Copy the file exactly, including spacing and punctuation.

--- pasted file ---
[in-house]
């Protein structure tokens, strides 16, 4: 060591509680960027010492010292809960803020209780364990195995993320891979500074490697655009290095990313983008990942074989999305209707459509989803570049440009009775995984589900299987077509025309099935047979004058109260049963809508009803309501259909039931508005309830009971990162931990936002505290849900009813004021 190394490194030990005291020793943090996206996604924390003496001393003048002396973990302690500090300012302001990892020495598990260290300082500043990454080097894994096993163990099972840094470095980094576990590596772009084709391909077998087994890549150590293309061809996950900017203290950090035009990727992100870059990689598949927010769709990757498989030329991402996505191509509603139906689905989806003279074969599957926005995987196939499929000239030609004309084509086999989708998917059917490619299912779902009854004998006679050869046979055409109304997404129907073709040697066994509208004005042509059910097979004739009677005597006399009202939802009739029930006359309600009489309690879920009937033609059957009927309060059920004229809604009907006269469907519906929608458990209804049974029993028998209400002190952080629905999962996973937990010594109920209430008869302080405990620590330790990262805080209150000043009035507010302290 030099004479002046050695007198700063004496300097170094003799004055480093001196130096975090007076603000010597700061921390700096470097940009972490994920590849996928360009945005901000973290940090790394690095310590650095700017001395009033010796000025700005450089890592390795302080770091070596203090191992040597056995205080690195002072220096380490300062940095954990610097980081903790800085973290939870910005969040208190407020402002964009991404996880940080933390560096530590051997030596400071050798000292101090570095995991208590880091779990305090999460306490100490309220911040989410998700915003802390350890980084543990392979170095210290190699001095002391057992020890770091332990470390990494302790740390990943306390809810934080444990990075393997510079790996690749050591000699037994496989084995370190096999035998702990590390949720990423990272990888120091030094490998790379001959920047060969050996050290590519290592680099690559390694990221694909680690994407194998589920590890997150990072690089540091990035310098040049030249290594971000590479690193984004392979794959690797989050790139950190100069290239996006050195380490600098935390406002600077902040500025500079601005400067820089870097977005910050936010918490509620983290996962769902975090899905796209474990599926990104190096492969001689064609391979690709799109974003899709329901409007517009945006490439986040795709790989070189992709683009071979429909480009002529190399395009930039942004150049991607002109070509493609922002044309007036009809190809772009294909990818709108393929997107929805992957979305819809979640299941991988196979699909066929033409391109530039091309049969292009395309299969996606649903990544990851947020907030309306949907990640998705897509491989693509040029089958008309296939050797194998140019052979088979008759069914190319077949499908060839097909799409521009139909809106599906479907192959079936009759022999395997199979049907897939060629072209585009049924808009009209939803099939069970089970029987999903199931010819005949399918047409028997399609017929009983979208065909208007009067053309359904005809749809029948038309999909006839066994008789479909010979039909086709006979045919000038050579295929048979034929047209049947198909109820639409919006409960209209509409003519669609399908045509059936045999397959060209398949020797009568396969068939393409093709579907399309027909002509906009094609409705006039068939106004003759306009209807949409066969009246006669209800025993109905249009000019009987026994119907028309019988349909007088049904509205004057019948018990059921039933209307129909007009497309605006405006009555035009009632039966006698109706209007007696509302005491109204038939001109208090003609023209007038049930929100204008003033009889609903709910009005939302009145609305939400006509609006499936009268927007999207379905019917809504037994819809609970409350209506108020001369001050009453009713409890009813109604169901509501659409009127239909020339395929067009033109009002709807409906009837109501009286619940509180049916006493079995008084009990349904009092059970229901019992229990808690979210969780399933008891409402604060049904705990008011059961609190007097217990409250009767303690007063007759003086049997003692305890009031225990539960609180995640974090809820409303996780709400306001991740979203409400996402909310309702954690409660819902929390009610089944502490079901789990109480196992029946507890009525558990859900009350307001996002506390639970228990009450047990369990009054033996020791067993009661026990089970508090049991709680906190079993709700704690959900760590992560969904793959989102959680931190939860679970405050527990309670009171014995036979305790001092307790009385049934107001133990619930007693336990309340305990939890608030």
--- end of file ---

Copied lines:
[in-house]
């Protein structure tokens, strides 16, 4: 060591509680960027010492010292809960803020209780364990195995993320891979500074490697655009290095990313983008990942074989999305209707459509989803570049440009009775995984589900299987077509025309099935047979004058109260049963809508009803309501259909039931508005309830009971990162931990936002505290849900009813004021 190394490194030990005291020793943090996206996604924390003496001393003048002396973990302690500090300012302001990892020495598990260290300082500043990454080097894994096993163990099972840094470095980094576990590596772009084709391909077998087994890549150590293309061809996950900017203290950090035009990727992100870059990689598949927010769709990757498989030329991402996505191509509603139906689905989806003279074969599957926005995987196939499929000239030609004309084509086999989708998917059917490619299912779902009854004998006679050869046979055409109304997404129907073709040697066994509208004005042509059910097979004739009677005597006399009202939802009739029930006359309600009489309690879920009937033609059957009927309060059920004229809604009907006269469907519906929608458990209804049974029993028998209400002190952080629905999962996973937990010594109920209430008869302080405990620590330790990262805080209150000043009035507010302290 030099004479002046050695007198700063004496300097170094003799004055480093001196130096975090007076603000010597700061921390700096470097940009972490994920590849996928360009945005901000973290940090790394690095310590650095700017001395009033010796000025700005450089890592390795302080770091070596203090191992040597056995205080690195002072220096380490300062940095954990610097980081903790800085973290939870910005969040208190407020402002964009991404996880940080933390560096530590051997030596400071050798000292101090570095995991208590880091779990305090999460306490100490309220911040989410998700915003802390350890980084543990392979170095210290190699001095002391057992020890770091332990470390990494302790740390990943306390809810934080444990990075393997510079790996690749050591000699037994496989084995370190096999035998702990590390949720990423990272990888120091030094490998790379001959920047060969050996050290590519290592680099690559390694990221694909680690994407194998589920590890997150990072690089540091990035310098040049030249290594971000590479690193984004392979794959690797989050790139950190100069290239996006050195380490600098935390406002600077902040500025500079601005400067820089870097977005910050936010918490509620983290996962769902975090899905796209474990599926990104190096492969001689064609391979690709799109974003899709329901409007517009945006490439986040795709790989070189992709683009071979429909480009002529190399395009930039942004150049991607002109070509493609922002044309007036009809190809772009294909990818709108393929997107929805992957979305819809979640299941991988196979699909066929033409391109530039091309049969292009395309299969996606649903990544990851947020907030309306949907990640998705897509491989693509040029089958008309296939050797194998140019052979088979008759069914190319077949499908060839097909799409521009139909809106599906479907192959079936009759022999395997199979049907897939060629072209585009049924808009009209939803099939069970089970029987999903199931010819005949399918047409028997399609017929009983979208065909208007009067053309359904005809749809029948038309999909006839066994008789479909010979039909086709006979045919000038050579295929048979034929047209049947198909109820639409919006409960209209509409003519669609399908045509059936045999397959060209398949020797009568396969068939393409093709579907399309027909002509906009094609409705006039068939106004003759306009209807949409066969009246006669209800025993109905249009000019009987026994119907028309019988349909007088049904509205004057019948018990059921039933209307129909007009497309605006405006009555035009009632039966006698109706209007007696509302005491109204038939001109208090003609023209007038049930929100204008003033009889609903709910009005939302009145609305939400006509609006499936009268927007999207379905019917809504037994819809609970409350209506108020001369001050009453009713409890009813109604169901509501659409009127239909020339395929067009033109009002709807409906009837109501009286619940509180049916006493079995008084009990349904009092059970229901019992229990808690979210969780399933008891409402604060049904705990008011059961609190007097217990409250009767303690007063007759003086049997003692305890009031225990539960609180995640974090809820409303996780709400306001991740979203409400996402909310309702954690409660819902929390009610089944502490079901789990109480196992029946507890009525558990859900009350307001996002506390639970228990009450047990369990009054033996020791067993009661026990089970508090049991709680906190079993709700704690959900760590992560969904793959989102959680931190939860679970405050527990309670009171014995036979305790001092307790009385049934107001133990619930007693336990309340305990939890608030």